Tea 101

Tea 101

We are passionate about loose leaf tea, yet we also appreciate that it can often be intimidating, just like other complex beverages with different origins, flavours and names. For this reason, we created the Tea 101 series: a short and informative series of articles to help you discover the beauty and richness of the world of authentic loose leaf tea and to explore our specially curated Yugen Tea selection.

What is tea?

Tea is a beverage made from the processed and dried leaves of a shrub called Camellia Sinensis and is prepared by infusing the leaves in hot water. We refer to chamomile, peppermint, lemongrass and many others as tea, but they are actually herbal infusions or ‘Tisane’ made from herbal plants.

Tea was discovered 5,000 years ago in the southern most western part of China, “Yunnan Province”. Originally used as a medicine and ingredient in cooking, tea gained popularity over the centuries as a beverage, slowly but surely spreading worldwide. Thus, tea became a favoured commodity with a long and rich history.

If you are interested in exploring the history of tea further, we have created a tea flight dedicated to a specific moment in time that we explain in more detail.

There are six main types of tea: Green, White, Yellow, Oolong, Red/Black and Dark post-fermented. All six types are made from the plant species Camellia Sinensis with two mains varieties: the Chinese Bush (Camellia Sinensis Var Sinensis) and Assam Bush (Camellia Sinensis Var Assamica).

Each plant has hundreds of sub-varieties creating thousands of different flavour profile depending on the terroir of origin, processing methods used by the tea makers and level of oxidation. A lot more than just your morning cuppa.

Terroir is a French term originally used in the wine industry. It refers to the complete environment in which a particular product such as wine or tea is produced, including soil, topography, climate, altitude, etc. And yes, the same variety of tea grown in the same way but produced in two completely different environments will create different flavours.

As soon as the fresh tea leaves are picked, a series of chemical reactions take place, such as the bruising of the tea leaf due to the enzymes contacting with CO2. But depending on the types of tea, oxidation will either be prevented (such as green tea) or deliberately initiated (such as black tea), controlled and then stopped to the desired level.

For example, an apple is white on the first bite, yet afterwards, it bruises and turns brown; it also changes the flavour, losing its fresh note. The same chemical reaction happens with fresh loose leaf tea when harvested.

The six types of teas:

As mentioned, an oxidation process is not desirable so, once plucked, the fresh tea leaves are heated to stop the oxidisation of the leaves and preserve the freshness. The flavour produced is vegetal - sometimes grassy and nutty in Chinese green tea or with more marine notes in Japanese tea.

Yellow tea: This is quite a rare tea that receives slight oxidation by smothering the tea leaves in cloth after heating. The result is a smooth, delicate flavour, close to green tea but without the grassy notes.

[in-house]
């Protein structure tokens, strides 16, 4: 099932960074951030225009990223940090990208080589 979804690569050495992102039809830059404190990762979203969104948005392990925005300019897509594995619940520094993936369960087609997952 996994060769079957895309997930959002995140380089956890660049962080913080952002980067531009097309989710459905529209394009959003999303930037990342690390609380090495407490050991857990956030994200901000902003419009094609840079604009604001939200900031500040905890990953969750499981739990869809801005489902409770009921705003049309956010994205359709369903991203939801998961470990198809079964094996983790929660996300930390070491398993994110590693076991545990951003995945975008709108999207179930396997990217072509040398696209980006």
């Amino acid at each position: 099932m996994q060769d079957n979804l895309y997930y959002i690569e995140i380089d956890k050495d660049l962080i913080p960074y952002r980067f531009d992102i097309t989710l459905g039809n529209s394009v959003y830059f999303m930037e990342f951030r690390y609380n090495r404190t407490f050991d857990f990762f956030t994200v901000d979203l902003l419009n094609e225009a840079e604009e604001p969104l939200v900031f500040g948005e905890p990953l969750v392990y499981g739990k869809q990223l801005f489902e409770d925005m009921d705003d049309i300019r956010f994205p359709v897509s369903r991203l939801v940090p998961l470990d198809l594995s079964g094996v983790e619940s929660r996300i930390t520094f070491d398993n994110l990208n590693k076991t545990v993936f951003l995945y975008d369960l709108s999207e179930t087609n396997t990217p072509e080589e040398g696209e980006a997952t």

White tea: Often considered the most delicate type of tea, the fresh tea leaves receive minimal handling and processing. The leaves are plucked and dried naturally, sometimes with the help of fans resulting in slight oxidation while creating rich vegetal and floral flavours such as gardenia and elderflower.

Oolong tea: One type with two styles, the fresh tea leaves undergo partial oxidisation and are classified in two ways. The greener oolong style has light oxidation between 20% to 45% resulting in a tea with sweet floral, green and sometimes creamy notes. The darker oolong undergoes higher oxidation between 50% to 85% with dark fruit, woody, toasty, and sometimes caramelised notes.

Red “Black” tea: The original name of the tea we know today as “Black tea” is actually “Red or Hong Cha”. This is because initially, the tea was named after the colour of the infusion, and we can all attest that our morning cuppa of black tea is redder in colour than black. This type of tea undergoes a higher oxidation level, close the 90% – 95%. After plucking, the fresh leaves are rolled to break down their molecular structure quickening the oxidation process. The growing environment and processing technique greatly influences the style of red tea. For example, Chinese red tea has a rich, fruity, almost sweet note, while Indian red tea is generally more robust, astringent and in some cases malty. Very similar to the difference between a pinot noir grown and produced in France compared to one grown down on the Mornington Peninsula.

Dark tea “post-fermented”: The leaves have undergone microbial fermentation and, in some cases, slow oxidation created by a warm, humid environment. Some of the most famous dark teas are Sheng Puer, Lui Bao, Shou Puer and Goishicha, to name a few.

Not a type but a style - aged tea: Some tea under specific conditions and environments will change and gain in flavour and beauty by ageing, such as certain red tea, oolong and, most famously, the Sheng Puer.

We always keep our farmers and tea makers in mind when brewing or drinking our incredible loose leaf teas. They have dedicated their life’s work to perfecting the art of tea making and, in doing so, reflect the very beauty of nature itself.

We hope to see you very soon at Yugen Tea Bar for a cup.